David Walker's Speech Analysis

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David Walker was born in Wilmington, North Carolina. Walker was born a free man The 19th century was a time when the country separated on the matter of oppression. In David Walker’s Appeal to the Colored Citizens of the World, it is certain to see the rage and anger within this free, black activist. Walker also made charges specifically against Thomas Jefferson disproving ideas expressed by Jefferson in the Notes on the State of Virginia. Thomas Jefferson defined race based on his personal experience (not facts) and separated black people as “apart” from all other humans. He measured white Americans to be very unfair blood-thirsty people that are very harsh and true barbarians. Walker understood that white Americans treated their African slaves worse than any other people have ever been treated. In his appeal, Walker made a statement about a South Carolina newspaper that called the Turks as Barbaric whites, in the same article, it was writing that eight blacks were up for sale and endorsing the brutal shipping of Africans. In his appeal, David cries for slaves to stand up against and fight the oppression of slavery with the support of…show more content…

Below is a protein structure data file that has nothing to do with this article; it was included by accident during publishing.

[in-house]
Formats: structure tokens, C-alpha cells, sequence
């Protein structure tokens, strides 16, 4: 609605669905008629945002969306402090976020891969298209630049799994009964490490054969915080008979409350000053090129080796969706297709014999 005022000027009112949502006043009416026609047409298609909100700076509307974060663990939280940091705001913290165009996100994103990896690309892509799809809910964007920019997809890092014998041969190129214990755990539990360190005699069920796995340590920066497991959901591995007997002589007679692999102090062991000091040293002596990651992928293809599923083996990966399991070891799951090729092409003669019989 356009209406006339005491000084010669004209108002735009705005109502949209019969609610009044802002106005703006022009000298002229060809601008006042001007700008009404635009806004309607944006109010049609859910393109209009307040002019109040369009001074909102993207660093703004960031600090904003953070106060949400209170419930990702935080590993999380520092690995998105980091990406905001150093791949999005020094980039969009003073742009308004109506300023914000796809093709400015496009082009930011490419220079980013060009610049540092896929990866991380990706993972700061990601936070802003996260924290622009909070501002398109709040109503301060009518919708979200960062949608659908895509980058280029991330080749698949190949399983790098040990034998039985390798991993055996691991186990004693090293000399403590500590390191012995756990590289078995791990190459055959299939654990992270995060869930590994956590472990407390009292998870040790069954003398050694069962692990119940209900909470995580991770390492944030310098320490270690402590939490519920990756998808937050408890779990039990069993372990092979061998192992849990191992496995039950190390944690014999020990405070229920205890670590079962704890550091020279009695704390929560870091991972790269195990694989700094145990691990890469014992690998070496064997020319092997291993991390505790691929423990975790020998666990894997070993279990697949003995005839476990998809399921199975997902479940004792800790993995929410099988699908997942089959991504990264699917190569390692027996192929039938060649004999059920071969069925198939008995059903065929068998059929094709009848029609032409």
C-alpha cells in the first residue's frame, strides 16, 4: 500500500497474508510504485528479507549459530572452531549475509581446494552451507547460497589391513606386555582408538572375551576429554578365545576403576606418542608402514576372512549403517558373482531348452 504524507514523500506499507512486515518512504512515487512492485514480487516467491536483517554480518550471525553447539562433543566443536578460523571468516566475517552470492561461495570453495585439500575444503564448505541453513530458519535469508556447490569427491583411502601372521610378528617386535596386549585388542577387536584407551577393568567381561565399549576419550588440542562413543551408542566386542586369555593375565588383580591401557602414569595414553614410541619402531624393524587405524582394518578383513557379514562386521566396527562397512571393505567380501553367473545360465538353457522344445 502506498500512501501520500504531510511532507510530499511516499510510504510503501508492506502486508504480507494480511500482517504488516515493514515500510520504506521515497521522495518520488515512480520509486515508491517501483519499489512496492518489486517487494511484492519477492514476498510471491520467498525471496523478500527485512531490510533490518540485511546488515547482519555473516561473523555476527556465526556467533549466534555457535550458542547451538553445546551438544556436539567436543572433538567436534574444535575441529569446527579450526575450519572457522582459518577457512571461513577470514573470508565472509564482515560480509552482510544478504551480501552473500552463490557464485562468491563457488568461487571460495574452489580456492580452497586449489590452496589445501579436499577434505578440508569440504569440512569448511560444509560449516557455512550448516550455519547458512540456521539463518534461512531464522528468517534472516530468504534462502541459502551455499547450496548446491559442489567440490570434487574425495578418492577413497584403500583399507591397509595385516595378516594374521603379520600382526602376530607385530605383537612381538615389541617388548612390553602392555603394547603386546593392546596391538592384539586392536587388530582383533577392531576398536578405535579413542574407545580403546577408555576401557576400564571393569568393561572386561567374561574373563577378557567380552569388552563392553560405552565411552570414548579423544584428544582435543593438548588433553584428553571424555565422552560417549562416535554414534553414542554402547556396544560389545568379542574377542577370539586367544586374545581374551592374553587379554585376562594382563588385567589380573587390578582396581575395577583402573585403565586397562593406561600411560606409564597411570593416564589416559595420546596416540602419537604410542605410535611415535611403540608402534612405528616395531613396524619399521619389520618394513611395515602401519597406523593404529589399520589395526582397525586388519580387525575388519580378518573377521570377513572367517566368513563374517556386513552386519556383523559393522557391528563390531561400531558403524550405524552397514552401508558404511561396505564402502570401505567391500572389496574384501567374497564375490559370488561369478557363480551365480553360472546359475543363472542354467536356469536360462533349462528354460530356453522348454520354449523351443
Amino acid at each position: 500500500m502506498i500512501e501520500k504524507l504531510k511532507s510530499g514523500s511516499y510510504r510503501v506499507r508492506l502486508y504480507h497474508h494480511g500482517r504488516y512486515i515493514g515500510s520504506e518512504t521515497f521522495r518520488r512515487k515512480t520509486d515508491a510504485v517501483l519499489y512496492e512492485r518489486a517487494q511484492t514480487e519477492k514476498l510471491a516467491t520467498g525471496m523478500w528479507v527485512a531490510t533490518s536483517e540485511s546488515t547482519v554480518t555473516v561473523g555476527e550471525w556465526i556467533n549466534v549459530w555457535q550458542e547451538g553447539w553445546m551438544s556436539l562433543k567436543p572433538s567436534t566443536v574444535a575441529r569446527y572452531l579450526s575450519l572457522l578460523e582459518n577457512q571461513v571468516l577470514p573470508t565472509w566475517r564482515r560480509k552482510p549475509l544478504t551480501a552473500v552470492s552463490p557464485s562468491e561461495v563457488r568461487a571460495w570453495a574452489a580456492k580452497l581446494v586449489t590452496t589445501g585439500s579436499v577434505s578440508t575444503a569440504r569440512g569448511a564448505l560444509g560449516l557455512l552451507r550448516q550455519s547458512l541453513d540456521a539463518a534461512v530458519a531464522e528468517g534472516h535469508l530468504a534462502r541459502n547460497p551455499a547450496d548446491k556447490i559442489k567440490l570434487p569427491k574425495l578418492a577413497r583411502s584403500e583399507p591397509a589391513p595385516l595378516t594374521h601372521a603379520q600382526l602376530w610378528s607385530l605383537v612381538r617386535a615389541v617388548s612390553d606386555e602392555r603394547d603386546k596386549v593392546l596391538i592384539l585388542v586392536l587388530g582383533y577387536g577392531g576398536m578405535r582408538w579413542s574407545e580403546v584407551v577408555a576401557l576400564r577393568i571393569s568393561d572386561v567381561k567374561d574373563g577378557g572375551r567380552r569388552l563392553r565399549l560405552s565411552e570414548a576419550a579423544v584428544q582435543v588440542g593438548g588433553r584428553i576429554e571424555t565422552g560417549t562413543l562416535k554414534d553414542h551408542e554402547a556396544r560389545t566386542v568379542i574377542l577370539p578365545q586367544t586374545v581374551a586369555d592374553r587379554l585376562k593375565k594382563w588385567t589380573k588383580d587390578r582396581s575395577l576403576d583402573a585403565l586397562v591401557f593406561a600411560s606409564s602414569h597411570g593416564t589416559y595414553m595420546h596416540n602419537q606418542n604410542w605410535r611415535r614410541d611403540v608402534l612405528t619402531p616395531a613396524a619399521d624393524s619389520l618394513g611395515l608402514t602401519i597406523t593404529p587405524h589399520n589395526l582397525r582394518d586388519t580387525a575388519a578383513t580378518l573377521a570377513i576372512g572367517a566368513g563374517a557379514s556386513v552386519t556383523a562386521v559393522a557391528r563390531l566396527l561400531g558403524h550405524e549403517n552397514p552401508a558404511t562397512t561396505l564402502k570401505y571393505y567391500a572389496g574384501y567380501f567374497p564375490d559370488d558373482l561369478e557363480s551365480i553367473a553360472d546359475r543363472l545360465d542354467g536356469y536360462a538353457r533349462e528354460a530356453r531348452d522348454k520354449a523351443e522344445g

To his fellow slaves, Hammon educates honesty and faithfulness, obedience to masters, and the prevention of profaneness. Between his strongest references, Hammon is urging that slaves make an effort to study the Bible and use that knowledge in order to get through slavery. Hammon’s focus is on eternity, judgment, redemption, and God’s governance of the world. Hammon uses religion to comfort slaves in the time of suffering in this earthly life. Hammon also refers to God to relieve the slaves from the hardships and cruelty of white men. The profound meaning of this address is that slaves should take ease that God will honor their tough and stringent works on earth fairly. God will then reward the good slaves with freedom and recompense in
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